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medrxiv; 2021.
Preprint in English | medRxiv | ID: ppzbmed-10.1101.2021.12.21.21268197


Understanding who is at risk of progression to severe COVID-19 is key to effective treatment. We studied correlates of disease severity in the COMET-ICE clinical trial that randomized 1:1 to placebo or to sotrovimab, a monoclonal antibody for the treatment of SARS-CoV-2 infection. Several laboratory parameters identified study participants at greater risk of severe disease, including a high neutrophil-lymphocyte ratio (NLR), a negative SARS-CoV-2 serologic test and whole blood transcriptome profiles. Sotrovimab treatment in these groups was associated with normalization of NLR and the transcriptomic profile, and with a decrease of viral RNA in nasopharyngeal samples. Transcriptomics provided the most sensitive detection of participants who would go on to be hospitalized or die. To facilitate timely measurement, we identified a 10-gene signature with similar predictive accuracy. In summary, we identified markers of risk for disease progression and demonstrated that normalization of these parameters occurs with antibody treatment of established infection.

biorxiv; 2021.
Preprint in English | bioRxiv | ID: ppzbmed-10.1101.2021.03.09.434607


VIR-7831 and VIR-7832 are dual action monoclonal antibodies (mAbs) targeting the spike glycoprotein of severe acute respiratory syndrome coronavirus 2 (SARS-CoV-2). VIR-7831 and VIR-7832 were derived from a parent antibody (S309) isolated from memory B cells of a 2003 severe acute respiratory syndrome coronavirus (SARS-CoV) survivor. Both mAbs contain an LS mutation in the Fc region to prolong serum half-life and potentially enhance distribution to the respiratory mucosa. In addition, VIR-7832 encodes an Fc GAALIE mutation that has been shown previously to evoke CD8+ T-cells in the context of an in vivo viral respiratory infection. VIR-7831 and VIR-7832 potently neutralize live wild-type SARS-CoV-2 in vitro as well as pseudotyped viruses encoding spike protein from the B.1.1.7, B.1.351 and P.1 variants. In addition, they retain activity against monoclonal antibody resistance mutations that confer reduced susceptibility to currently authorized mAbs. The VIR-7831/VIR-7832 epitope does not overlap with mutational sites in the current variants of concern and continues to be highly conserved among circulating sequences consistent with the high barrier to resistance observed in vitro. Furthermore, both mAbs can recruit effector mechanisms in vitro that may contribute to clinical efficacy via elimination of infected host cells. In vitro studies with these mAbs demonstrated no enhancement of infection. In a Syrian Golden hamster proof-of concept concept wildtype SARS-CoV-2 infection model, animals treated with VIR-7831 had less weight loss, and significantly decreased total viral load and infectious virus levels in the lung compared to a control mAb. Taken together, these data indicate that VIR-7831 and VIR-7832 are promising new agents in the fight against COVID-19.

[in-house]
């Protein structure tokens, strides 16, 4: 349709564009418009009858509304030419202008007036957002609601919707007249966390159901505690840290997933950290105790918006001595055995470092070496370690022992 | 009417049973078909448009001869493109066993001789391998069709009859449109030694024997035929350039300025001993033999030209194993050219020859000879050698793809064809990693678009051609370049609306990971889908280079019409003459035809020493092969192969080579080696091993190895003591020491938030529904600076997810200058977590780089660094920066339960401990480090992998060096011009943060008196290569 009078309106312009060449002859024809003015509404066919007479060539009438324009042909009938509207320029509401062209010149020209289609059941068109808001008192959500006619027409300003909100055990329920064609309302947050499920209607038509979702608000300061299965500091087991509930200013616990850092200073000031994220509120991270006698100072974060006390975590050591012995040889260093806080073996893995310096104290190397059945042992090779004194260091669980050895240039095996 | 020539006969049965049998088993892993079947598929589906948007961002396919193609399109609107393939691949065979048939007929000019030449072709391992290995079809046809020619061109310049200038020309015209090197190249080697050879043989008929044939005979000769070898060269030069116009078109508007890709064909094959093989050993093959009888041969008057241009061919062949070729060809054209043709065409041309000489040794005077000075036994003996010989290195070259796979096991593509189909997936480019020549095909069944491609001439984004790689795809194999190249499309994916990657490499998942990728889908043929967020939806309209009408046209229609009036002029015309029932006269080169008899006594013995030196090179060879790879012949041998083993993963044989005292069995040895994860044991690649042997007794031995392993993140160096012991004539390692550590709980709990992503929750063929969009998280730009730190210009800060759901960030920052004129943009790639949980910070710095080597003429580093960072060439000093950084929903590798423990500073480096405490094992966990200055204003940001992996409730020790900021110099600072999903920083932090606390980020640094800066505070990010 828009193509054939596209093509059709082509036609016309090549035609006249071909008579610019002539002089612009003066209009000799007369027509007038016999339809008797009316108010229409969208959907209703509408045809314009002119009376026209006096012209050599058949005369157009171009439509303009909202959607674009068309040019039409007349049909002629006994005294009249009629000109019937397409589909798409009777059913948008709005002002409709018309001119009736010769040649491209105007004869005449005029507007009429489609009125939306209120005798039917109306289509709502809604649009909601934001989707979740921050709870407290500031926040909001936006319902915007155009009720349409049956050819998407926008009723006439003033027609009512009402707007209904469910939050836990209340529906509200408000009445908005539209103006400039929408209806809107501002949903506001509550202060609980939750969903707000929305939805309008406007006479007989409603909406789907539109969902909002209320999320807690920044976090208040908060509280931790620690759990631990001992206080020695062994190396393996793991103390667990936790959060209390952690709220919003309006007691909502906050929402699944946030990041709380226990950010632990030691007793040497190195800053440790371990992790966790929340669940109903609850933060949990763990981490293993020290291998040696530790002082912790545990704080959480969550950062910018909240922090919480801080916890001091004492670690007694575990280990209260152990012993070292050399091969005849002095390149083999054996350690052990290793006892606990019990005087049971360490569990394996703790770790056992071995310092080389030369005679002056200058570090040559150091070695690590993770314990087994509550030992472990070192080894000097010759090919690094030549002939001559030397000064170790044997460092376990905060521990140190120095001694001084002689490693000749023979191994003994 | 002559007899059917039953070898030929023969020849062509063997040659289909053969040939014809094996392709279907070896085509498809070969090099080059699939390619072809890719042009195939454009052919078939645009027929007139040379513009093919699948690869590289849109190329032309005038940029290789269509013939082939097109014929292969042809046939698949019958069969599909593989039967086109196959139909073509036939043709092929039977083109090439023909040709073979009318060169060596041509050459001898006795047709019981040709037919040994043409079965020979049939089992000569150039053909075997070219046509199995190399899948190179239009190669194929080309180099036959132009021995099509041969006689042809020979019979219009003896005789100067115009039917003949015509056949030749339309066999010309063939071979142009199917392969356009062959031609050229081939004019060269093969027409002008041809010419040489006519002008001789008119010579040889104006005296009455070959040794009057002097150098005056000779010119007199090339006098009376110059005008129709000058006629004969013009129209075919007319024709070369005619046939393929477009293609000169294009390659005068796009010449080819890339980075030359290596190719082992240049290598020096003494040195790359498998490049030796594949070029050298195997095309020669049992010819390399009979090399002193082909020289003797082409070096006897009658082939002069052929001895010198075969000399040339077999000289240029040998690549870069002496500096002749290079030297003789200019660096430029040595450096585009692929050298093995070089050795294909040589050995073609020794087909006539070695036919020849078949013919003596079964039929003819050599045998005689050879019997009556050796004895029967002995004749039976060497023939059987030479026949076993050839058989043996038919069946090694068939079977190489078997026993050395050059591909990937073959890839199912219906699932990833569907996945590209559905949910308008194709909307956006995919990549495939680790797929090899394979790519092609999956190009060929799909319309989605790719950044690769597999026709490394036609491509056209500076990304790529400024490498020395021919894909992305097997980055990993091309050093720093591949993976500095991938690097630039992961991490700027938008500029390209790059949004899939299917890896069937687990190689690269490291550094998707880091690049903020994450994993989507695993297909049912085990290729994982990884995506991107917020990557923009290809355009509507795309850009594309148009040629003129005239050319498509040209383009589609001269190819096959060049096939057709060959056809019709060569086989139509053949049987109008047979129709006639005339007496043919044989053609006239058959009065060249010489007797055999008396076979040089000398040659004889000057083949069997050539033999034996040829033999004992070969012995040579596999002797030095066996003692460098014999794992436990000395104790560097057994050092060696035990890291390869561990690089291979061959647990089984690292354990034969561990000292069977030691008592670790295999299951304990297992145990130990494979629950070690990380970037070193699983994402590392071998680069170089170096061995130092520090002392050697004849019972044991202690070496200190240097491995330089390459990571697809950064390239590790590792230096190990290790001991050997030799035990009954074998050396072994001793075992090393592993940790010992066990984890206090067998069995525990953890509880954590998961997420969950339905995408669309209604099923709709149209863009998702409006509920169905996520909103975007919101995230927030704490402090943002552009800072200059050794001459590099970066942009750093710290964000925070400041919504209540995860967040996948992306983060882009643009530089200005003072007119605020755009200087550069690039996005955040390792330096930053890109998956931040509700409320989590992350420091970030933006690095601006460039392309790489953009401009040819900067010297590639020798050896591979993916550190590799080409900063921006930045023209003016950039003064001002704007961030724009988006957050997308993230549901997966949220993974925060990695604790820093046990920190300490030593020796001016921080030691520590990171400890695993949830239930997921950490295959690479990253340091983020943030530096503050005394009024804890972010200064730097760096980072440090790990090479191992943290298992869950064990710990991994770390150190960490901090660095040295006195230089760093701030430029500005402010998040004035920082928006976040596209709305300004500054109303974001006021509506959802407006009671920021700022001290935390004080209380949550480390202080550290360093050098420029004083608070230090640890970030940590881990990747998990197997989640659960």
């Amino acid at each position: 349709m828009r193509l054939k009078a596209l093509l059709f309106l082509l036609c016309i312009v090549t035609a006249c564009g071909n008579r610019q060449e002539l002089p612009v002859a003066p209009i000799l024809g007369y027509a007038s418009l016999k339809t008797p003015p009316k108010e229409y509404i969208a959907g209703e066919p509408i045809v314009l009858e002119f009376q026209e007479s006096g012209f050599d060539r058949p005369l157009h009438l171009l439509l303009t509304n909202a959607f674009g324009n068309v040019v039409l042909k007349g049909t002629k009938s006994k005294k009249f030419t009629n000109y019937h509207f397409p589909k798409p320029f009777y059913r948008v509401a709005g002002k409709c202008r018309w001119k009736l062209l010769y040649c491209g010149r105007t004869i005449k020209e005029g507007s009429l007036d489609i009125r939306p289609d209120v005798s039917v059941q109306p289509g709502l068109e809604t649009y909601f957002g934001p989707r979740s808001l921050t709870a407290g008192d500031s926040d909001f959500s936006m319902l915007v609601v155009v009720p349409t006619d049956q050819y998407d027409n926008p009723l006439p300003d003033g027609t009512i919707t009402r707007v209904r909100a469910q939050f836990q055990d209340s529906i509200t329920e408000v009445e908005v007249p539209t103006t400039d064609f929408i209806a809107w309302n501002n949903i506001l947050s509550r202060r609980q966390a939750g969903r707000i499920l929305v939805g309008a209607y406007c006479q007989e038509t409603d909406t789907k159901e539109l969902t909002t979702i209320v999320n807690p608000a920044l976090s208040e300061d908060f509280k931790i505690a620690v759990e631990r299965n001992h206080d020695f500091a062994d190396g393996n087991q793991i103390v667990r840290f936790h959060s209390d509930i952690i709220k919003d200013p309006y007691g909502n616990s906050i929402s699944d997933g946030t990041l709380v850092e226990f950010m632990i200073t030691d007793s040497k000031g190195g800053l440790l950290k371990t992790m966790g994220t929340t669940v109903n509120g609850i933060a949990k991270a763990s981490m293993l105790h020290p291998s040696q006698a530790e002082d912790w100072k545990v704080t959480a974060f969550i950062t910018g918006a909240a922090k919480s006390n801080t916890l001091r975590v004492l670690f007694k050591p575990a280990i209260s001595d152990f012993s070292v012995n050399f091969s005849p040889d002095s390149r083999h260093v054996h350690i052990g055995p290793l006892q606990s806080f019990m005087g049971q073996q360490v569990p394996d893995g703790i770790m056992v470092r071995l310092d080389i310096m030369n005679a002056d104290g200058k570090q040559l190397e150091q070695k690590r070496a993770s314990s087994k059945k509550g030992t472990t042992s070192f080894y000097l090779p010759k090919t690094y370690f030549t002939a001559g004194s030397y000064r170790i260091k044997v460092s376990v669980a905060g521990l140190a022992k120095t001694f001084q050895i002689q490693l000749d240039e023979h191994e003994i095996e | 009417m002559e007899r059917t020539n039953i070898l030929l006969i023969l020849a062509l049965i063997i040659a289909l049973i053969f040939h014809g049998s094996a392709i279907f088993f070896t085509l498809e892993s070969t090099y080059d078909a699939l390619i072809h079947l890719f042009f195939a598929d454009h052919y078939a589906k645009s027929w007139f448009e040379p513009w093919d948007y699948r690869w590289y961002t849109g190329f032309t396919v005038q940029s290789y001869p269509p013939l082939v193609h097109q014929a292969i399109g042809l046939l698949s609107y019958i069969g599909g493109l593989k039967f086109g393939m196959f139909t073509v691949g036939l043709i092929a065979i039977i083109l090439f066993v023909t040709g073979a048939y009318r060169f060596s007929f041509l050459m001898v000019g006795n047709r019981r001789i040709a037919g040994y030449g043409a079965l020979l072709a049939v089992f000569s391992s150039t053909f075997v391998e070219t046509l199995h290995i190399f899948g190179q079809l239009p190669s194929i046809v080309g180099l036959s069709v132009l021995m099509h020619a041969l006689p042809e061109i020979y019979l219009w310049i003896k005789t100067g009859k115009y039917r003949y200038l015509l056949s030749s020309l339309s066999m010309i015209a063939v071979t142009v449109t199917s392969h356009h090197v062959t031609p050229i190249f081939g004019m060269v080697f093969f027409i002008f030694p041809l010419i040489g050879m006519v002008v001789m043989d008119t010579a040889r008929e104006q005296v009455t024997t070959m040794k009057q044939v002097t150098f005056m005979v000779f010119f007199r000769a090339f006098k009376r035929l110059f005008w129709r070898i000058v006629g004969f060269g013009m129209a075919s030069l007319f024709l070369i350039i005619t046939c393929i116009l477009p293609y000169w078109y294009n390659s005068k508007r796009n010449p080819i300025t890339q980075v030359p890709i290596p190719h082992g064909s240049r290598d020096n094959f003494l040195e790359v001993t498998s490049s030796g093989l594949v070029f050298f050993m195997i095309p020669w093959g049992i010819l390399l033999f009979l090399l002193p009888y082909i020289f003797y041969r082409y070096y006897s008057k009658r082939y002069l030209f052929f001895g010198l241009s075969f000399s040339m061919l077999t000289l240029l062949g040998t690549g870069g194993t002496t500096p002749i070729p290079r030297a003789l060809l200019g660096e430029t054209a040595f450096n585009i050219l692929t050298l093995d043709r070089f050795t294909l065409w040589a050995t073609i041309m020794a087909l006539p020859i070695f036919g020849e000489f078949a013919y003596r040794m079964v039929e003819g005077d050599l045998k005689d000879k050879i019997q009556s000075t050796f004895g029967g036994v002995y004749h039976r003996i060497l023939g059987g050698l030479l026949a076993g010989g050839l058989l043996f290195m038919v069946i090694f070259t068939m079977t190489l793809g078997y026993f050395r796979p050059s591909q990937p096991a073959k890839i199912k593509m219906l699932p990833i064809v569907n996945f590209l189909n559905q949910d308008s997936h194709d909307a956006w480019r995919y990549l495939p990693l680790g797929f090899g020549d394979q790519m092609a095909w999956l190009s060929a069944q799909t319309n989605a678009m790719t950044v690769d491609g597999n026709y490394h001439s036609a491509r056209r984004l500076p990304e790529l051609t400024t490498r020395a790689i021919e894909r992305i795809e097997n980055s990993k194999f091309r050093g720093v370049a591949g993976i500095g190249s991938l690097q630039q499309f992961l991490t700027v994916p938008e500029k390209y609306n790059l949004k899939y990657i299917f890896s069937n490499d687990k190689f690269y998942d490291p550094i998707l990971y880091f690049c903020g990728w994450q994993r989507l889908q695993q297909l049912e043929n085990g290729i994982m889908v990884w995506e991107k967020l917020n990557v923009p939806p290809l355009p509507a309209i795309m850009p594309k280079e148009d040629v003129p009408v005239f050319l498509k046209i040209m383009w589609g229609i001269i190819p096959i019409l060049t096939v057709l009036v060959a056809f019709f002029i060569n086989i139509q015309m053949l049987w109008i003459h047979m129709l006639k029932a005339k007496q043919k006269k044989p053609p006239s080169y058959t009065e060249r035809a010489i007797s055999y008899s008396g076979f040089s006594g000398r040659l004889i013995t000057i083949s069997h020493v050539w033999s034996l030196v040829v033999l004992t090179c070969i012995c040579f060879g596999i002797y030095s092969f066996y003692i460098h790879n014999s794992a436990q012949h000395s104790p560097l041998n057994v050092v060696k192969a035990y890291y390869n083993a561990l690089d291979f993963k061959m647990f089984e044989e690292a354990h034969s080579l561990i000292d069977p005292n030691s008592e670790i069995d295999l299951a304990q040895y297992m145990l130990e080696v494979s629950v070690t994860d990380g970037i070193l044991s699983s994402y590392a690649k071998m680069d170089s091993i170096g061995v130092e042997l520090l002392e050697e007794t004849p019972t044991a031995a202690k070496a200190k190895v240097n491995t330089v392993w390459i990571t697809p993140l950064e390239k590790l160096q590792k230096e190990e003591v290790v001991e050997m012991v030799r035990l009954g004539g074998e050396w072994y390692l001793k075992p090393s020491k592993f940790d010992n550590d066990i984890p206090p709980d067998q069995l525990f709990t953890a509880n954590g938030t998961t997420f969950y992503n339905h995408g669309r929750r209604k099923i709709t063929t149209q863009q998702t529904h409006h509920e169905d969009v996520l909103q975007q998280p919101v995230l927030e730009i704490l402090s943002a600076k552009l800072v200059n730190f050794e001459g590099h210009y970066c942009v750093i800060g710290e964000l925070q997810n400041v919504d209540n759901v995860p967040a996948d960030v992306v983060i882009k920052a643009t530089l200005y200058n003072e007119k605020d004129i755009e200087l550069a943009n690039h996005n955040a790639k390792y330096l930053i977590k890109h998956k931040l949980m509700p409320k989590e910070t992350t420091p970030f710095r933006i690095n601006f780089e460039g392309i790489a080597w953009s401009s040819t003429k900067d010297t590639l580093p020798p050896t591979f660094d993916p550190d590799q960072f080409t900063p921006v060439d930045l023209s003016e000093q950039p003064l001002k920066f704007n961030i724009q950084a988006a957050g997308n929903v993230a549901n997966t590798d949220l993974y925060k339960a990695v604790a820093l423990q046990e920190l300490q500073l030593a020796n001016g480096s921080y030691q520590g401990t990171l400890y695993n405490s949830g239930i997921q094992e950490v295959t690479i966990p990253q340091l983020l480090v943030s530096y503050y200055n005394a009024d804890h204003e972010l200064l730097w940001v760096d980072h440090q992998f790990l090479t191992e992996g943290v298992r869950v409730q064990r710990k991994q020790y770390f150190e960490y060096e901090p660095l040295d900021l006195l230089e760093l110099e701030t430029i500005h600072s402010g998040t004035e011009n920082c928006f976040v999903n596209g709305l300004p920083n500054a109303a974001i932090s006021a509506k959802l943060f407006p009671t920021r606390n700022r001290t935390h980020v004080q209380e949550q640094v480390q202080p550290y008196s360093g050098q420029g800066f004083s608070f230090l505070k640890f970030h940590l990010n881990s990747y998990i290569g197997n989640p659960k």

Coronavirus Infections , Weight Loss , Severe Acute Respiratory Syndrome , COVID-19 , Respiratory Tract Infections